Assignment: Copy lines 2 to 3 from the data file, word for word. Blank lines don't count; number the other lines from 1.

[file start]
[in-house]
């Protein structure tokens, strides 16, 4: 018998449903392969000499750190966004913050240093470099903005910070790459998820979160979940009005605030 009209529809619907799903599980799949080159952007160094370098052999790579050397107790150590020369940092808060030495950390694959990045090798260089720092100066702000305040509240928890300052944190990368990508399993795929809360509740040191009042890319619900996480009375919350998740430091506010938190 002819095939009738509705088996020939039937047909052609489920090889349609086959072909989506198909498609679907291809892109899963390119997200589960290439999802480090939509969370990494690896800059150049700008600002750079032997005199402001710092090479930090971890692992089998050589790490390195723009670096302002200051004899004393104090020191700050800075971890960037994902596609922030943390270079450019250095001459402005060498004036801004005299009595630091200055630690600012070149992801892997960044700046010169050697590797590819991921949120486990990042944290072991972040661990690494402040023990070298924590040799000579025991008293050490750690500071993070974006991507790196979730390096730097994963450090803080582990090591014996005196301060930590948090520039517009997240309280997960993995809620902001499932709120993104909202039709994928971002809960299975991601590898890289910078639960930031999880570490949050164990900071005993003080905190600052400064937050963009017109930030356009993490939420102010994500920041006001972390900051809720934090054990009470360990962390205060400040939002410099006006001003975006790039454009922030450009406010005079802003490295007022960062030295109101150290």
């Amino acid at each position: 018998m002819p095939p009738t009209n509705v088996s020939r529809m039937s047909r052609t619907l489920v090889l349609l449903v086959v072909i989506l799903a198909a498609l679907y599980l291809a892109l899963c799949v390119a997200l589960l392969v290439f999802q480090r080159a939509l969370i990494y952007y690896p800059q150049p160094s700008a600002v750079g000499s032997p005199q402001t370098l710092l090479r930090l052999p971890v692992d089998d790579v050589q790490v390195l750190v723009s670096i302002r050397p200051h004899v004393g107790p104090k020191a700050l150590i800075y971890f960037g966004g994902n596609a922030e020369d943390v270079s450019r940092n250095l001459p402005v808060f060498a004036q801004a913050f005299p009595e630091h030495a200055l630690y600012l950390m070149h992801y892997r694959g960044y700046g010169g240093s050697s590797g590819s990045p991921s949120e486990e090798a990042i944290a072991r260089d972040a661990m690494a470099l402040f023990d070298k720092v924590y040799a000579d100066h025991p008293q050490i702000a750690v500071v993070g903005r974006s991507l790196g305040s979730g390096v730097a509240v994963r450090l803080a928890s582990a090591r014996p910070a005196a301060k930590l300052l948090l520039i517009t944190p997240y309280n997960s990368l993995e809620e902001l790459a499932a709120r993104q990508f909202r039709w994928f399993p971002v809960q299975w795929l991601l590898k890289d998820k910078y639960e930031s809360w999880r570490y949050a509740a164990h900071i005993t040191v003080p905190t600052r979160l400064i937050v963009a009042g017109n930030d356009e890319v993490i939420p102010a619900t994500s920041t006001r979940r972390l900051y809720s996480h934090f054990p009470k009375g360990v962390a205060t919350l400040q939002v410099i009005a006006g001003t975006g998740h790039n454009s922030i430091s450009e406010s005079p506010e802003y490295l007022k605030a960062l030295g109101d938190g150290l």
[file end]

């Protein structure tokens, strides 16, 4: 018998449903392969000499750190966004913050240093470099903005910070790459998820979160979940009005605030 009209529809619907799903599980799949080159952007160094370098052999790579050397107790150590020369940092808060030495950390694959990045090798260089720092100066702000305040509240928890300052944190990368990508399993795929809360509740040191009042890319619900996480009375919350998740430091506010938190 002819095939009738509705088996020939039937047909052609489920090889349609086959072909989506198909498609679907291809892109899963390119997200589960290439999802480090939509969370990494690896800059150049700008600002750079032997005199402001710092090479930090971890692992089998050589790490390195723009670096302002200051004899004393104090020191700050800075971890960037994902596609922030943390270079450019250095001459402005060498004036801004005299009595630091200055630690600012070149992801892997960044700046010169050697590797590819991921949120486990990042944290072991972040661990690494402040023990070298924590040799000579025991008293050490750690500071993070974006991507790196979730390096730097994963450090803080582990090591014996005196301060930590948090520039517009997240309280997960993995809620902001499932709120993104909202039709994928971002809960299975991601590898890289910078639960930031999880570490949050164990900071005993003080905190600052400064937050963009017109930030356009993490939420102010994500920041006001972390900051809720934090054990009470360990962390205060400040939002410099006006001003975006790039454009922030450009406010005079802003490295007022960062030295109101150290």
């Amino acid at each position: 018998m002819p095939p009738t009209n509705v088996s020939r529809m039937s047909r052609t619907l489920v090889l349609l449903v086959v072909i989506l799903a198909a498609l679907y599980l291809a892109l899963c799949v390119a997200l589960l392969v290439f999802q480090r080159a939509l969370i990494y952007y690896p800059q150049p160094s700008a600002v750079g000499s032997p005199q402001t370098l710092l090479r930090l052999p971890v692992d089998d790579v050589q790490v390195l750190v723009s670096i302002r050397p200051h004899v004393g107790p104090k020191a700050l150590i800075y971890f960037g966004g994902n596609a922030e020369d943390v270079s450019r940092n250095l001459p402005v808060f060498a004036q801004a913050f005299p009595e630091h030495a200055l630690y600012l950390m070149h992801y892997r694959g960044y700046g010169g240093s050697s590797g590819s990045p991921s949120e486990e090798a990042i944290a072991r260089d972040a661990m690494a470099l402040f023990d070298k720092v924590y040799a000579d100066h025991p008293q050490i702000a750690v500071v993070g903005r974006s991507l790196g305040s979730g390096v730097a509240v994963r450090l803080a928890s582990a090591r014996p910070a005196a301060k930590l300052l948090l520039i517009t944190p997240y309280n997960s990368l993995e809620e902001l790459a499932a709120r993104q990508f909202r039709w994928f399993p971002v809960q299975w795929l991601l590898k890289d998820k910078y639960e930031s809360w999880r570490y949050a509740a164990h900071i005993t040191v003080p905190t600052r979160l400064i937050v963009a009042g017109n930030d356009e890319v993490i939420p102010a619900t994500s920041t006001r979940r972390l900051y809720s996480h934090f054990p009470k009375g360990v962390a205060t919350l400040q939002v410099i009005a006006g001003t975006g998740h790039n454009s922030i430091s450009e406010s005079p506010e802003y490295l007022k605030a960062l030295g109101d938190g150290l």